Unbridled Enthusiasm For Saddlebred Horses

Judy Kramer
County Reporter
One step into Billy Greenwell’s den, and it is evident what he is passionate about. There isn’t a large-screen TV or a pool table. Instead the room is a showcase of his long career as a professional horseman. The Warsaw man is a fifth generation trainer, breeder, judge and owner of American Saddlebred horses, and  his  walls are covered with awards and pictures of champion show horses that he has trained. One photo is of Imperator, who was the Best Saddlebred horse in the World’s Fair, New Orleans in 1984. Another picture is a charcoal of a thoroughbred Saddlebred horse drawn by famous equine artist George Ford Morris who was a guest of Billy Greenwell’s Great Grandfather Hiram Greenwell in 1911. Greenville appears in some of the photos riding a champion, or riding in a carriage being drawn by a champion.
Greenwell’s den also has a lighted, glass cabinet filled with trophies that he and his horses have won. One of the trophies had to be won three times before Greenwell was allowed to keep it. To add to the ambiance of the room is a coffee table with a wagon-wheeled top, bookcases filled with books and magazines on horses and horsemen, and a red brick fireplace with the potential for a cozy fire on a cold night.
Greenwell  has put his stamp on countless show ring champions for more than 40 years. So it is no surprise that he was recently inducted into the United Professional Horseman’s Association (UPHA) Chapter V Hall of Fame. 
He began riding horses at the age of eight at his grandfather Welch’s famed Broadacre’s Farm in Shelbina, Missouri. His father, Carol, tutored him in horse training techniques causing him to develop a great enthusiasm for entering that field of work. Greenwell spent a few years grooming for his dad at Green Oaks Farm in Georgia, and the two worked over two years for the historic Alvin C. Ruxer Farms, in Jasper, Indiana. Then, they returned to Missouri and operated Hatfield Ranch, where Greenwell met and married his wife Kelley. He then ventured out and honed his skills under renowned horsemen including Johnny Lucas. In 1987, Greenwell accepted the training duties at Redwing Farm, where for over a decade he was seen in the winner’s circle at some of the nation’s top shows. Then he spent time in other parts of the country at various farms, and operated his own business with oldest daughter, Karen, at Woodhaven farm in Illinois for seven years. He eventually returned to Missouri where he and youngest daughter, Katie, continued to develop and train top horses for several years.
Greenwell trained many great horses including WC Sinatra, WC Family Jewels, WGC Imperator, and WC Callaway’s Sweet Thing. He has also raised or owned several show ring winners including WC Sunken Treasure, WC New York Skyline and Forty Nights. He has served 30 years as a U. S. Equine Federation (USEF) member and renowned judge, and has officiated at many shows including the World Championships at the Kentucky State Fair.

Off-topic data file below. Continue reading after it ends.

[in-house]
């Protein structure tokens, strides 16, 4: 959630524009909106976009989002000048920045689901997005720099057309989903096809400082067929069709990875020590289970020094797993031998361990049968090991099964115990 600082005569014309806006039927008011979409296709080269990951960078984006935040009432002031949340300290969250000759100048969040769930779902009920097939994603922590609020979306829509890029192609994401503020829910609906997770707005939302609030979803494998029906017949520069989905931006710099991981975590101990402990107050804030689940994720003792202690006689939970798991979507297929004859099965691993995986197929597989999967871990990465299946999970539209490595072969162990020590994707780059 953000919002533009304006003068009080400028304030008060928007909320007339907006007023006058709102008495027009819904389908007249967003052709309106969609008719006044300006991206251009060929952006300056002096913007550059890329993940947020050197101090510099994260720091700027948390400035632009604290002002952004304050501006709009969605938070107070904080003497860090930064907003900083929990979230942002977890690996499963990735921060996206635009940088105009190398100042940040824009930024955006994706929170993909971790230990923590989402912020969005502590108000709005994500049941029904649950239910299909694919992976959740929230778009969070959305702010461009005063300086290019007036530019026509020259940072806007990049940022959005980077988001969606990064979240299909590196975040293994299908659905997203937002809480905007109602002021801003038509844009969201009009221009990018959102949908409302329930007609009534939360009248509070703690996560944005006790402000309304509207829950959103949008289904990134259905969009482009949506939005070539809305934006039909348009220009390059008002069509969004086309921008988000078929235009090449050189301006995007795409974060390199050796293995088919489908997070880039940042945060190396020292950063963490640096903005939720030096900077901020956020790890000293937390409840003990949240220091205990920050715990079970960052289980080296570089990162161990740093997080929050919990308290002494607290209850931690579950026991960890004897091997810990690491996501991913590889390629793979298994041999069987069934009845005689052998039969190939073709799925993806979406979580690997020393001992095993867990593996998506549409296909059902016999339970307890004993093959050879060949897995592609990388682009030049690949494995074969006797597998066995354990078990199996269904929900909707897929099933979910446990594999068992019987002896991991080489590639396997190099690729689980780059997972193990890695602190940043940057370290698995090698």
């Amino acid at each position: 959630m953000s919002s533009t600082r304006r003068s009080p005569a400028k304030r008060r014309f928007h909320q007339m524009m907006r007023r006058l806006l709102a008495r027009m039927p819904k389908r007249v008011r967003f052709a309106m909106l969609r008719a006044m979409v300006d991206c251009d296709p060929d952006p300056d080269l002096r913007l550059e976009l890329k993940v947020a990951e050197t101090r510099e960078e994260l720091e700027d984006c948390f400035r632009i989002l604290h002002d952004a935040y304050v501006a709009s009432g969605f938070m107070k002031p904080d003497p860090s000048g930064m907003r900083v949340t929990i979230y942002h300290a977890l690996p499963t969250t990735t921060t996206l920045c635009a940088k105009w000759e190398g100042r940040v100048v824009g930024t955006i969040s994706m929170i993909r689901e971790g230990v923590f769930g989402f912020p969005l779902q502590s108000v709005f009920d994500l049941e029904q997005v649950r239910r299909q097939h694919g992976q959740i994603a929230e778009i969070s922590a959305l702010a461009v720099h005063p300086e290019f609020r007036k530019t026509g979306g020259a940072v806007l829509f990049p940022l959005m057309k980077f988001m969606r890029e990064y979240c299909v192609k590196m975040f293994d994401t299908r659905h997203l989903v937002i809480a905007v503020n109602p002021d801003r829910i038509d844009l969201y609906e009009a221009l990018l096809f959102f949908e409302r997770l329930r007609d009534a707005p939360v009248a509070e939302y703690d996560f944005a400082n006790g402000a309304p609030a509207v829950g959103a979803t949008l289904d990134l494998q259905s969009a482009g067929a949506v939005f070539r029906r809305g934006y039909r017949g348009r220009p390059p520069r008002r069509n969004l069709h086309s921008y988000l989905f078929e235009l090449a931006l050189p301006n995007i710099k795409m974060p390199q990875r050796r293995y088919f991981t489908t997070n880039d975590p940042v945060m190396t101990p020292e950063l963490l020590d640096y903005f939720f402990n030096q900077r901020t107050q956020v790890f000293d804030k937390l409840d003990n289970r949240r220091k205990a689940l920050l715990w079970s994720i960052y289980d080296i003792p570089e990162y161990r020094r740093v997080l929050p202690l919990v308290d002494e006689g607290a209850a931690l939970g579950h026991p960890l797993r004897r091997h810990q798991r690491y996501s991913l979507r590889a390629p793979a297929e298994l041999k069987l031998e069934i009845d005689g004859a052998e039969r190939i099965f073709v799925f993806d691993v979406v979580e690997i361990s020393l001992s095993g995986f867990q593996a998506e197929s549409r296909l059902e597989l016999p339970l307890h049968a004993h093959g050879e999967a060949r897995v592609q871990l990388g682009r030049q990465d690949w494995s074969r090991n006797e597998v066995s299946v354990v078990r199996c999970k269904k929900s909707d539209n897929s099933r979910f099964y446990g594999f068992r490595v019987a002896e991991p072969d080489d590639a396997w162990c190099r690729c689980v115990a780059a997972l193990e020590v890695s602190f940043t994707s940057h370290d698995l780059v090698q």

The Greenwell family has produced a succession of great horsemen beginning with founder of the clan, George Greenville, of White Sulphur, Kentucky. He moved to Monroe County, Missouri in 1838 with his foundation stock from which the family developed one of the most famous Saddle horse studs in America. His son, Hiram A. Greenwell, was a great success too and bred his mares to old champion Rex McDonald producing a great collection of Saddle stallion champions.
Hiram A. Greenwell’s son was Welch Greenwell. He showed many fine horses and his greatest thrill was winning the World’s Grand Championship, $10,000, Five-Gaited Stake, at Louisville, with Easter Serenade. Working with their dad were sons Carol, and Hiram, who also knew their horses and kept the 1400 acres of Broadacres Farm and horses in perfect shape. Carol was Billy Greenvwell’s father.
The American Saddlebred, that the Greenwells specialize in, is a horse breed from the U.S. It is descended from riding-type horses bred at the time of the American Revolution, and includes many champions in its ancestry. It is usually 60 to 64 inches in height, and is known for a sense of presence and style, as well as for its spirited, yet gentle temperament. It can be any color, and is considered a gaited breed since some Saddlebreds are bred and trained to perform four-beat ambling gaits. 
A whole equine industry is involved in preparing Saddlebreds and other horses for shows. Breeders plan the mating or assisted reproduction of horses to improve or maintain certain characteristics of a breed over several generations, or to produce offspring with desired traits, like speed, strength, color or behavior. Horse trainers teach them to follow specific cues and riding commands, they correct behavioral issues, manage their diets and oversee exercise regimes. In some cases this business has been carried on in families for many generations, and one of the oldest is the Greenwell family.
Billy Greenwell is currently doing some freelance work in the industry and keeps his judge’s license and membership in UPHA, USEF, and several other equine associations.. He said that a lot of his time is now spent fishing and participating in fishing tournaments.
Daughter, Karen Greenwell, is now the sixth generation of the Greenwell family training American Saddlebred horses. She is a trainer-instructor with Smoke Hollow Farm in Pittstown, New Jersey.